French President Nicolas Sarkozy once accused Russia of "brutality" in exercising its energy hegemony and said he's determined to punish Iran for its nuclear program. Now, the steely-tongued Frenchman may be about to meet his match.
Sarkozy was to pay his first presidential visit to Russia yesterday and today for talks with Russian President Vladimir Putin at a time when many eyes are focused on the Russian president's political future and increasing global assertiveness.
"Russia is back on the world scene," Sarkozy said in an interview published yesterday in Russian daily Rossiiskaya Gazeta. However, he added, Russia "should assume and exercise the responsibilities that go side by side with its legitimate aspiration to be a great power."
Sarkozy sees Putin days before the Russian leader travels to Iran, where Russia is building a nuclear reactor that has contributed to concerns in the West about Iran's atomic intentions.
Sarkozy will be the first western leader to meet Putin since his announcement last week that he would lead Russia's biggest party into parliamentary elections in December, leaving the door open to a job as prime minister. That would allow him to keep Russia's reins even after his second presidential term expires early next year.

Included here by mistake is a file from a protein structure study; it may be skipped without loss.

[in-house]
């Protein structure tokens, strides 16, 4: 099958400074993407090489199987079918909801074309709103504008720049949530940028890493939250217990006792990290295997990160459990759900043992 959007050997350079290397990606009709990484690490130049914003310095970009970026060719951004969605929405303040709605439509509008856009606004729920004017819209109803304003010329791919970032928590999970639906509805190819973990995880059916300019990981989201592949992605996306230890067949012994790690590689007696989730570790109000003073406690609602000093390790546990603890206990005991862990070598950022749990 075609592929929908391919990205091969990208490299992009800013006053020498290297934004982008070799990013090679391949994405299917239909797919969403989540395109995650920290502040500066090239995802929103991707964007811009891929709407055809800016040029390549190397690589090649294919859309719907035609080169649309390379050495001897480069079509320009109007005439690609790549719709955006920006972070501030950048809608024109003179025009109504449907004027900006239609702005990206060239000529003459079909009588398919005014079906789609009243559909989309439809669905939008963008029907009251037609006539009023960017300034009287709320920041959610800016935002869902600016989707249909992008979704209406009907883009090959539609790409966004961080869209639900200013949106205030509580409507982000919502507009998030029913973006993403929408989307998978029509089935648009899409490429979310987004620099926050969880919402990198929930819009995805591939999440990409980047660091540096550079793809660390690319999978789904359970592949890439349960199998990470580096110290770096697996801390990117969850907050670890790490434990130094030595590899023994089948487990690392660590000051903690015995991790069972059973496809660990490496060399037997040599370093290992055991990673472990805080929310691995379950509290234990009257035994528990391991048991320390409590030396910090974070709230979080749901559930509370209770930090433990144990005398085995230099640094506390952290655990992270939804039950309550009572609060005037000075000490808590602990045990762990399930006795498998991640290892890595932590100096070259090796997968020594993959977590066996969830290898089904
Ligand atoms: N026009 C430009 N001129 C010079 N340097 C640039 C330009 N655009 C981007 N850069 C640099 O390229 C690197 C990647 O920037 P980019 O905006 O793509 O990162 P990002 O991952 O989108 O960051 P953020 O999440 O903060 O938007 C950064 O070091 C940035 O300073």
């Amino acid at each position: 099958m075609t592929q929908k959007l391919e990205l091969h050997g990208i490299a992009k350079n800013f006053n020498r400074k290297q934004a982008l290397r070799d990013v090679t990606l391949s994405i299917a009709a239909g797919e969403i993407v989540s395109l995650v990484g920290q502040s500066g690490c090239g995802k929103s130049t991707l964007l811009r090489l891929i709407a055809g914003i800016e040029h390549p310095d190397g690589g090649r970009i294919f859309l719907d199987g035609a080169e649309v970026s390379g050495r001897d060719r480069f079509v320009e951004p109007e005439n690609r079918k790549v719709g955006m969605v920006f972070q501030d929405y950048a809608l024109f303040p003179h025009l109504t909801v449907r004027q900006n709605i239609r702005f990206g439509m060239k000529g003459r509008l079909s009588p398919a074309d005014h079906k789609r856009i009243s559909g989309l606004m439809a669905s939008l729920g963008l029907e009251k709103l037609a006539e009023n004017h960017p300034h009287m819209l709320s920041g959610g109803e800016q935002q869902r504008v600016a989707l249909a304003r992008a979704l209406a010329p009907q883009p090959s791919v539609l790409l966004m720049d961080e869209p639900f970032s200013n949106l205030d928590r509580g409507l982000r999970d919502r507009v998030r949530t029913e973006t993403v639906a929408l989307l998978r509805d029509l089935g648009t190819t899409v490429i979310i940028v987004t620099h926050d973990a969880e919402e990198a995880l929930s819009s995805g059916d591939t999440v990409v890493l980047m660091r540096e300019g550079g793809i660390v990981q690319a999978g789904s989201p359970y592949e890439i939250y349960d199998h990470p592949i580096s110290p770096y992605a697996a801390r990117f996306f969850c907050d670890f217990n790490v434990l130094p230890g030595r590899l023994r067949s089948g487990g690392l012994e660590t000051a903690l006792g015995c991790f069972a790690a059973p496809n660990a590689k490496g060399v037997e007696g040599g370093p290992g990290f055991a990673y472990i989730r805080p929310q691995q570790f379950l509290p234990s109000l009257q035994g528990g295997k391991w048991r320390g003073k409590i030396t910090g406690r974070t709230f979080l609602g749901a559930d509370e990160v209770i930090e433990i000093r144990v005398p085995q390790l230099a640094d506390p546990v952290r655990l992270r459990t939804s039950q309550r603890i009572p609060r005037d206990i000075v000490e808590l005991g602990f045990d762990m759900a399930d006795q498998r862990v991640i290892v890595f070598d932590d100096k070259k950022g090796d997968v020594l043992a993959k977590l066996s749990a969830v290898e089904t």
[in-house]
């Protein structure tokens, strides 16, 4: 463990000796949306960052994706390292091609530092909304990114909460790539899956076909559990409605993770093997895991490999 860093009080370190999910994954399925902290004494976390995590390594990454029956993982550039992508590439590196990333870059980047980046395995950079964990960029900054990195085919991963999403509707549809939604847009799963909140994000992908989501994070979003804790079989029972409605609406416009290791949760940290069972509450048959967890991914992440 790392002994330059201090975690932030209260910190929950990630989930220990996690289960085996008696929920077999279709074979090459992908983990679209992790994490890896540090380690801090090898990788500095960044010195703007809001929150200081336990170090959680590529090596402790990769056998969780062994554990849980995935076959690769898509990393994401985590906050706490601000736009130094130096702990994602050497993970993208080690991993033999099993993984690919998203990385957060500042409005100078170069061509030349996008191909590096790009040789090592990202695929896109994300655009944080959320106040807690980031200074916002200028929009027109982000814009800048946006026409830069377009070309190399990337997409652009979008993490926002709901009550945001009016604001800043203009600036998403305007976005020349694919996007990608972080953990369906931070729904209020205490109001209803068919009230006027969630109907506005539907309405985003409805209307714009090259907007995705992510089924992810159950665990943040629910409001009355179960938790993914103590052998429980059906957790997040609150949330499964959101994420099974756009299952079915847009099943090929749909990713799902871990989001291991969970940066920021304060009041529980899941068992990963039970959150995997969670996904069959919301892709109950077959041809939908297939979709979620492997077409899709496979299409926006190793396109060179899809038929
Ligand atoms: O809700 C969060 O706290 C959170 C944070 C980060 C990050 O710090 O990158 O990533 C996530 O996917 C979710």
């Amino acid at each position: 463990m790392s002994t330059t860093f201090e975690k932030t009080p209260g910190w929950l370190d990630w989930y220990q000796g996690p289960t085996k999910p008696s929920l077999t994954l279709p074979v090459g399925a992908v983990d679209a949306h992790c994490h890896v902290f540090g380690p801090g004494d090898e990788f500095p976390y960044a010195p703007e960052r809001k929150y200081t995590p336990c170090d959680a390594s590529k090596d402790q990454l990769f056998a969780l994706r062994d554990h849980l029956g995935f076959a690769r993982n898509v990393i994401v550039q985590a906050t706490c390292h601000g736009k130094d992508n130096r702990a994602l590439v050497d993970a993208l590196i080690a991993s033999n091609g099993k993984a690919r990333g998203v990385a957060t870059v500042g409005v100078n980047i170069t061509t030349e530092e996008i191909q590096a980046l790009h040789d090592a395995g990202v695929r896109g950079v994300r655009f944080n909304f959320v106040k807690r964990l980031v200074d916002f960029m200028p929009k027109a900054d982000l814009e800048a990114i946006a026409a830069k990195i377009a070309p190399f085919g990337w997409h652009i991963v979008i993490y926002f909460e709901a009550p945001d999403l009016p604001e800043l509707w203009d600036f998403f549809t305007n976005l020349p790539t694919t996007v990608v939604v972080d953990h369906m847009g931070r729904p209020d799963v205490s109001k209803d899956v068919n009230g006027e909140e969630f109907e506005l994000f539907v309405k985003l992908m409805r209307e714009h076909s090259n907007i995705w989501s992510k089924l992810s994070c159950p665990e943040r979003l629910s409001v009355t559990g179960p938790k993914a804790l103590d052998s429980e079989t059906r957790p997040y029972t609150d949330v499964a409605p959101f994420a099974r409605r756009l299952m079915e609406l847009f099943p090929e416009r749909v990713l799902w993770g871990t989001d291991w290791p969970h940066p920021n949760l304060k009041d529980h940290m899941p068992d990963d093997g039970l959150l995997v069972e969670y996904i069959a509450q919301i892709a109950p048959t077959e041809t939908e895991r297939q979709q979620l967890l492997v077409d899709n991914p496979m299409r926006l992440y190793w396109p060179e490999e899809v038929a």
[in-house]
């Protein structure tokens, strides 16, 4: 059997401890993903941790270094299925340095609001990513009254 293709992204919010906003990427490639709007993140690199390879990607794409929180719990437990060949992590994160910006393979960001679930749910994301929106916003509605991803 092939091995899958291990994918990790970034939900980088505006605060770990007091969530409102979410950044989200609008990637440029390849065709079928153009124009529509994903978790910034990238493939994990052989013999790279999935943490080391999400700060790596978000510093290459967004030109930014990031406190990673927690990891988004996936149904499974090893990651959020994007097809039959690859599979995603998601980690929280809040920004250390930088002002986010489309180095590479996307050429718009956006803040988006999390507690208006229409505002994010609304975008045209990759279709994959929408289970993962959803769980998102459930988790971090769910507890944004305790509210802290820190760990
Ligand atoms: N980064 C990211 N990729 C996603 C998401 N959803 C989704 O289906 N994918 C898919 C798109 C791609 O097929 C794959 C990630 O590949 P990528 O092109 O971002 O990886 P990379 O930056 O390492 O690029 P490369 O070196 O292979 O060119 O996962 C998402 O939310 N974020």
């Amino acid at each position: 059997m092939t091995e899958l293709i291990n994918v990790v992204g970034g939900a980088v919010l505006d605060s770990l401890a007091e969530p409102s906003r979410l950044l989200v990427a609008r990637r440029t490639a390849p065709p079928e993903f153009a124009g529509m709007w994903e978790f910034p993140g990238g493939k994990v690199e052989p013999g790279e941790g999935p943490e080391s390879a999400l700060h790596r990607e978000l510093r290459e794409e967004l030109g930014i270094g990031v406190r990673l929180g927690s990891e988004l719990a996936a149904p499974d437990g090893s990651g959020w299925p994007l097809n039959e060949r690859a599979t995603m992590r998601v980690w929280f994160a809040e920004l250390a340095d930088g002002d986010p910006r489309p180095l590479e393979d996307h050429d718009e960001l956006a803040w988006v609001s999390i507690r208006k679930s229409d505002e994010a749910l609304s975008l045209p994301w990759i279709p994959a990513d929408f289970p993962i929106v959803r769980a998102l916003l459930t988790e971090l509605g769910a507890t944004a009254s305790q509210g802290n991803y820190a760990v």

French Foreign Minister Bernard Kouchner drily called Putin's move "original," and lamented that Russia's opposition was not being taken seriously.
Much as Putin did after succeeding Boris Yeltsin, Sarkozy has sought to reassert and redefine French foreign policy since taking over from Jacques Chirac in May. For Sarkozy, talking tough on Russia has been a running theme.
He has expressed concern about human rights in Chechnya and media freedoms, and accused Russia in August of "a certain brutality" in using its energy weight to influence smaller neighbors once under Moscow's political control.
"When Russia cuts supplies of energy to one part of Europe without warning, trust suffers," he told Rossiiskaya Gazeta.
Sarkozy has also taken a firmer line on Iran's nuclear program, shifting closer to the US in his insistence on tough sanctions and even his mention of the possibility of war.
"No one should doubt France's seriousness and determination" on the Iranian issue, he was quoted as saying.
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